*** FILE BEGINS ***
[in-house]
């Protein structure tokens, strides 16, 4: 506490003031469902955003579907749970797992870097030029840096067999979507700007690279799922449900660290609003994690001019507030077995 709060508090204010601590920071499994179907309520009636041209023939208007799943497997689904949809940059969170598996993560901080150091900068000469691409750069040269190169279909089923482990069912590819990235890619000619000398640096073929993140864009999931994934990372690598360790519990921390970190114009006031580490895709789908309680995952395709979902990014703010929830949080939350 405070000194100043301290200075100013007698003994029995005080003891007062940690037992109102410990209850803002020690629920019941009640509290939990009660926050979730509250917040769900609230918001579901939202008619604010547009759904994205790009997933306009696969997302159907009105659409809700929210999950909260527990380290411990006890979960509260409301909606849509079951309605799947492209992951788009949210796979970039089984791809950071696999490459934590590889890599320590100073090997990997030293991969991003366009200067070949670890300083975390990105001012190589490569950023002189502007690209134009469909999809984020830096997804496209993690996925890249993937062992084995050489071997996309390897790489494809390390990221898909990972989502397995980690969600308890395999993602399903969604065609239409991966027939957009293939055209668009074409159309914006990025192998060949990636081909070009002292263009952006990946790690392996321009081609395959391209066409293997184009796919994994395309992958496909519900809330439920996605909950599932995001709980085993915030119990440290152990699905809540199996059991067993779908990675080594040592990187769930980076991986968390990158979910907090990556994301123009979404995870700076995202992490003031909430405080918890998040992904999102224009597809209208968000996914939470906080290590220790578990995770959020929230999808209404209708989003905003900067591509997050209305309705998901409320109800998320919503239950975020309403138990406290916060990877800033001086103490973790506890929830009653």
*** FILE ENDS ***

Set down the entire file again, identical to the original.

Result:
[in-house]
């Protein structure tokens, strides 16, 4: 506490003031469902955003579907749970797992870097030029840096067999979507700007690279799922449900660290609003994690001019507030077995 709060508090204010601590920071499994179907309520009636041209023939208007799943497997689904949809940059969170598996993560901080150091900068000469691409750069040269190169279909089923482990069912590819990235890619000619000398640096073929993140864009999931994934990372690598360790519990921390970190114009006031580490895709789908309680995952395709979902990014703010929830949080939350 405070000194100043301290200075100013007698003994029995005080003891007062940690037992109102410990209850803002020690629920019941009640509290939990009660926050979730509250917040769900609230918001579901939202008619604010547009759904994205790009997933306009696969997302159907009105659409809700929210999950909260527990380290411990006890979960509260409301909606849509079951309605799947492209992951788009949210796979970039089984791809950071696999490459934590590889890599320590100073090997990997030293991969991003366009200067070949670890300083975390990105001012190589490569950023002189502007690209134009469909999809984020830096997804496209993690996925890249993937062992084995050489071997996309390897790489494809390390990221898909990972989502397995980690969600308890395999993602399903969604065609239409991966027939957009293939055209668009074409159309914006990025192998060949990636081909070009002292263009952006990946790690392996321009081609395959391209066409293997184009796919994994395309992958496909519900809330439920996605909950599932995001709980085993915030119990440290152990699905809540199996059991067993779908990675080594040592990187769930980076991986968390990158979910907090990556994301123009979404995870700076995202992490003031909430405080918890998040992904999102224009597809209208968000996914939470906080290590220790578990995770959020929230999808209404209708989003905003900067591509997050209305309705998901409320109800998320919503239950975020309403138990406290916060990877800033001086103490973790506890929830009653």